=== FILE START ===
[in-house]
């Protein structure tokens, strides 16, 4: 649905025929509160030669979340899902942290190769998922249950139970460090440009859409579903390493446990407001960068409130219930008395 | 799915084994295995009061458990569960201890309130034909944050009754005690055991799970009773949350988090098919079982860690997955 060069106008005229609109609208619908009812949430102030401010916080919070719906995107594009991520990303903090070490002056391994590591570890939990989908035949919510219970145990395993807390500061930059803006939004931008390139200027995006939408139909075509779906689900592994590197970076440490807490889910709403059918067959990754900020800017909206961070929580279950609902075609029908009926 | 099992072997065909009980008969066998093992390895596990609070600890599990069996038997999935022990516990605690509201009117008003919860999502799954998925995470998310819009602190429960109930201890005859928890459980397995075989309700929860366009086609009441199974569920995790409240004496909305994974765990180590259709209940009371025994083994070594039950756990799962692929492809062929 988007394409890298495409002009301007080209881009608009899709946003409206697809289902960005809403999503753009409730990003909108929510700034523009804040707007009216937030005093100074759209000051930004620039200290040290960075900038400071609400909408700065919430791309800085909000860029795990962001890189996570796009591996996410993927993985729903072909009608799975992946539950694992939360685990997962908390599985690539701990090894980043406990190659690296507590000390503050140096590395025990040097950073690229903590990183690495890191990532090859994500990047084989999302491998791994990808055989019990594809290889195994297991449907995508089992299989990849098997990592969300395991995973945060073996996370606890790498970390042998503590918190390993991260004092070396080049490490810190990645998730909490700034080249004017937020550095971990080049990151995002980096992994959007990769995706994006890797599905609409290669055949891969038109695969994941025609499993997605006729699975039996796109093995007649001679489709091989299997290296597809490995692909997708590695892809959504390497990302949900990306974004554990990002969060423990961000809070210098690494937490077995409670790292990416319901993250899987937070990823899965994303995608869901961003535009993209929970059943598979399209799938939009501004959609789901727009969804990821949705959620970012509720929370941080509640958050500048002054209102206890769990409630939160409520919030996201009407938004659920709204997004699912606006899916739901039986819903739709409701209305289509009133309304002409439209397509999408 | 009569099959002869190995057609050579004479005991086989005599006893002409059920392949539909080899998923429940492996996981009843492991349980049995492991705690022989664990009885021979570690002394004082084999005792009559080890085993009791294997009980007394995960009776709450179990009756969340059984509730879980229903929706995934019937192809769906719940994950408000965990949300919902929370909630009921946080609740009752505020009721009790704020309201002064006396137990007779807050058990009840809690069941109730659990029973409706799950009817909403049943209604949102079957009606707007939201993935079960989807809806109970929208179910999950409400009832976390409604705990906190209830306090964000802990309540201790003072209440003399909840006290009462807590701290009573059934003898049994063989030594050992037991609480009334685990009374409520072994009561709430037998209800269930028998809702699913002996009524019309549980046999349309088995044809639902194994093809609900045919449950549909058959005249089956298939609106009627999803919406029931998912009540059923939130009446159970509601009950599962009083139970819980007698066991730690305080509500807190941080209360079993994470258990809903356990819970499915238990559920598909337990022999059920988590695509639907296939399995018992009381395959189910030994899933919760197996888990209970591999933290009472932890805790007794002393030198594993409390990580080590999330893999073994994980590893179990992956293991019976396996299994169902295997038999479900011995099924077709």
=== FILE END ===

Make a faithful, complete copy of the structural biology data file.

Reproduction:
[in-house]
């Protein structure tokens, strides 16, 4: 649905025929509160030669979340899902942290190769998922249950139970460090440009859409579903390493446990407001960068409130219930008395 | 799915084994295995009061458990569960201890309130034909944050009754005690055991799970009773949350988090098919079982860690997955 060069106008005229609109609208619908009812949430102030401010916080919070719906995107594009991520990303903090070490002056391994590591570890939990989908035949919510219970145990395993807390500061930059803006939004931008390139200027995006939408139909075509779906689900592994590197970076440490807490889910709403059918067959990754900020800017909206961070929580279950609902075609029908009926 | 099992072997065909009980008969066998093992390895596990609070600890599990069996038997999935022990516990605690509201009117008003919860999502799954998925995470998310819009602190429960109930201890005859928890459980397995075989309700929860366009086609009441199974569920995790409240004496909305994974765990180590259709209940009371025994083994070594039950756990799962692929492809062929 988007394409890298495409002009301007080209881009608009899709946003409206697809289902960005809403999503753009409730990003909108929510700034523009804040707007009216937030005093100074759209000051930004620039200290040290960075900038400071609400909408700065919430791309800085909000860029795990962001890189996570796009591996996410993927993985729903072909009608799975992946539950694992939360685990997962908390599985690539701990090894980043406990190659690296507590000390503050140096590395025990040097950073690229903590990183690495890191990532090859994500990047084989999302491998791994990808055989019990594809290889195994297991449907995508089992299989990849098997990592969300395991995973945060073996996370606890790498970390042998503590918190390993991260004092070396080049490490810190990645998730909490700034080249004017937020550095971990080049990151995002980096992994959007990769995706994006890797599905609409290669055949891969038109695969994941025609499993997605006729699975039996796109093995007649001679489709091989299997290296597809490995692909997708590695892809959504390497990302949900990306974004554990990002969060423990961000809070210098690494937490077995409670790292990416319901993250899987937070990823899965994303995608869901961003535009993209929970059943598979399209799938939009501004959609789901727009969804990821949705959620970012509720929370941080509640958050500048002054209102206890769990409630939160409520919030996201009407938004659920709204997004699912606006899916739901039986819903739709409701209305289509009133309304002409439209397509999408 | 009569099959002869190995057609050579004479005991086989005599006893002409059920392949539909080899998923429940492996996981009843492991349980049995492991705690022989664990009885021979570690002394004082084999005792009559080890085993009791294997009980007394995960009776709450179990009756969340059984509730879980229903929706995934019937192809769906719940994950408000965990949300919902929370909630009921946080609740009752505020009721009790704020309201002064006396137990007779807050058990009840809690069941109730659990029973409706799950009817909403049943209604949102079957009606707007939201993935079960989807809806109970929208179910999950409400009832976390409604705990906190209830306090964000802990309540201790003072209440003399909840006290009462807590701290009573059934003898049994063989030594050992037991609480009334685990009374409520072994009561709430037998209800269930028998809702699913002996009524019309549980046999349309088995044809639902194994093809609900045919449950549909058959005249089956298939609106009627999803919406029931998912009540059923939130009446159970509601009950599962009083139970819980007698066991730690305080509500807190941080209360079993994470258990809903356990819970499915238990559920598909337990022999059920988590695509639907296939399995018992009381395959189910030994899933919760197996888990209970591999933290009472932890805790007794002393030198594993409390990580080590999330893999073994994980590893179990992956293991019976396996299994169902295997038999479900011995099924077709």